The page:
You remember the original Matrix movie? And you remember that phone Neo got through the post at the office? It was a modified Nokia 8110, and based on it Nokia brought out quite a similar acting Nokia 7110 (don't ask about Nokia's handset numberings!). It was the first mobile phone to have a WAP browser.
WAP browsers on phones really didn't go down well when they first came out. However, as users couldn't just download games onto their phones in those days (the possibility didn't exist in those phones), several companies thought to try their luck at making browser based games.
Now, the WAP specification was very limited - there's was only so much you could do with it. Individual page downloads could only be about 1KB in size, possibilities for animations were extremely limited, and the phones at the time had tiny screens (96 pixels x 65 pixels - you get personal forum avatar icons bigger than that these days!), so what you could do in this media was quite restricted. However, for a company whose main project was dwindling away, this looked like an interesting revenue stream to start looking at - small applications, a possibly blossoming market, and a company without all its eggs in one basket.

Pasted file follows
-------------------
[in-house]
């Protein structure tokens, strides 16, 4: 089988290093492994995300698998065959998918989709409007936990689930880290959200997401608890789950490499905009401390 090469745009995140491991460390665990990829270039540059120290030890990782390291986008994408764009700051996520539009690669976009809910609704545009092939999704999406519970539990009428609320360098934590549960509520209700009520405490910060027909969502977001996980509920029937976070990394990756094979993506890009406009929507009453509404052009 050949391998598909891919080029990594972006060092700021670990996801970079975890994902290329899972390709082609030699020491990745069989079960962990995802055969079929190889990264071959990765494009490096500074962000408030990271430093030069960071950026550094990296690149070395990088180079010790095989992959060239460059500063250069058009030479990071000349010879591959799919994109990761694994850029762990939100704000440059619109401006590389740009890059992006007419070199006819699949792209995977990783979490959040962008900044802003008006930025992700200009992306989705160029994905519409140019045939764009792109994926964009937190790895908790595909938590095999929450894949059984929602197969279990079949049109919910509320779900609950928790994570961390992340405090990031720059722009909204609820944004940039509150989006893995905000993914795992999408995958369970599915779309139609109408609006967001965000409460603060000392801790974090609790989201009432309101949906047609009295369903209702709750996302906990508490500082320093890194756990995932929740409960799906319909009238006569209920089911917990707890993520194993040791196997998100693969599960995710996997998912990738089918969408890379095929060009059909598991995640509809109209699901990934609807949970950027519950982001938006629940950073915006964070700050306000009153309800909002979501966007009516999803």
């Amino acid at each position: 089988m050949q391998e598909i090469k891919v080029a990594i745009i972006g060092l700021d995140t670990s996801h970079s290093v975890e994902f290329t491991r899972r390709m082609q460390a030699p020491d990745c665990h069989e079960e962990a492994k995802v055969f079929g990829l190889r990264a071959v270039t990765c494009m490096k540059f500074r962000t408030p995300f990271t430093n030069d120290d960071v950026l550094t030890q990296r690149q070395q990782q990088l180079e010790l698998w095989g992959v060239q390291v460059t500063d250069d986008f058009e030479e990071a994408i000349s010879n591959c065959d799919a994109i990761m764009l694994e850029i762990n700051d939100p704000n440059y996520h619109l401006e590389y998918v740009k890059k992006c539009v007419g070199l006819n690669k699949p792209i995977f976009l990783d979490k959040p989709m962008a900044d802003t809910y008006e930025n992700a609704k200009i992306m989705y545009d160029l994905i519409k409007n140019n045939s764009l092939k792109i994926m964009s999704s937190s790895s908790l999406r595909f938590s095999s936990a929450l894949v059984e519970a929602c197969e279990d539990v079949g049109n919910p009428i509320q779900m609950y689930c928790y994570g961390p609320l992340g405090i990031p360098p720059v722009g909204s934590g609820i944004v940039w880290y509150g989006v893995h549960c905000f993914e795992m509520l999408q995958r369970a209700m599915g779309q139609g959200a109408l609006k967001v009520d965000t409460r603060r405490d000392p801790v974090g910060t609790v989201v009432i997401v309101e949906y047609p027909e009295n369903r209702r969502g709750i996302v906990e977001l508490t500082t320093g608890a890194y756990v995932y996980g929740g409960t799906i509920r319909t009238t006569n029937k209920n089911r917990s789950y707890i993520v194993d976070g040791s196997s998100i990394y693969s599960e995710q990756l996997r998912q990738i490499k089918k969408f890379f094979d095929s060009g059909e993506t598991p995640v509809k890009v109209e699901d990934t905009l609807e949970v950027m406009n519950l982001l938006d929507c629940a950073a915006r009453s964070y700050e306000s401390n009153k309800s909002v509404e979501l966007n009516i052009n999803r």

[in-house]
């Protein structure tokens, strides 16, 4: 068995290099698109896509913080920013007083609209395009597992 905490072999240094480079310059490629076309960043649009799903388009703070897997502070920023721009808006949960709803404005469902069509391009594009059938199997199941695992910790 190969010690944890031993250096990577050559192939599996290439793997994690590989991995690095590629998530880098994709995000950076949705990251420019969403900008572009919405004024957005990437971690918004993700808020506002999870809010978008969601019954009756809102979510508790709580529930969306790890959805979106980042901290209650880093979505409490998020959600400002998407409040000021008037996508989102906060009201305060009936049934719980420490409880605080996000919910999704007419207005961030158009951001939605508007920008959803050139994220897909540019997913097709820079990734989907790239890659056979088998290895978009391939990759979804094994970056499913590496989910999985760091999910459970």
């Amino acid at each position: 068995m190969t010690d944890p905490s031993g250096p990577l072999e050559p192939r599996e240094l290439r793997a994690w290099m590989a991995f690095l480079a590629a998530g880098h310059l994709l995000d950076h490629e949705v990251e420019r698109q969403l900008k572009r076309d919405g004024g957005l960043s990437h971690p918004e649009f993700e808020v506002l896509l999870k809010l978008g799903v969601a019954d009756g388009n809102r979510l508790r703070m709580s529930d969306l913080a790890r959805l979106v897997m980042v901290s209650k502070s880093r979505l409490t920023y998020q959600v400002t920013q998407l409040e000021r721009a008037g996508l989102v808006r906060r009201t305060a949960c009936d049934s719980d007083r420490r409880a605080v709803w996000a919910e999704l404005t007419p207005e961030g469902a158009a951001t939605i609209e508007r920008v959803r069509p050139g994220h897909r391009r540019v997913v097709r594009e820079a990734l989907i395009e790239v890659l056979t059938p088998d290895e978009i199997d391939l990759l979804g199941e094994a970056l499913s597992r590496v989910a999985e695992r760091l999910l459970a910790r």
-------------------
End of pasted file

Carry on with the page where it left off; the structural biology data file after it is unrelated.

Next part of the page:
Working with a basic client-server gaming model, the user would direct their browser to a particular location and the server would feed back pages of game info with links providing the connection mechanism back to the server again. No game code was processed on the end user's handset (it wasn't possible), so everything was controlled by the server.
Kind of a reverse-predictive-text game, Dial-A-Word was one of my first WAP games when io Productions started moving into the mobile space and becoming iomo. Written in Perl (shudder! I really am not a fan of Perl), the game concept was very simple. Basically, it would show you a number (for example, the "847328" in the screenshots above), and the user would guess what word this would create using the letters assigned to each number on the mobile phone keypad (A/B/C to 2, D/E/F to 3, etc.). Of course, these days with predictive text entry an' all, this game would be a piece of cake - simply type "847328" into your phone and the answer would pop up, but back then you didn't have that on the phone, so it was quite a good little puzzle. You could have multiple guesses, with hints given, a certain number of lives, and your final score got stored on all-time and daily scoreboards on the server.
I don't think it got distributed too widely, but it introduced me a world quite different to PC/console development.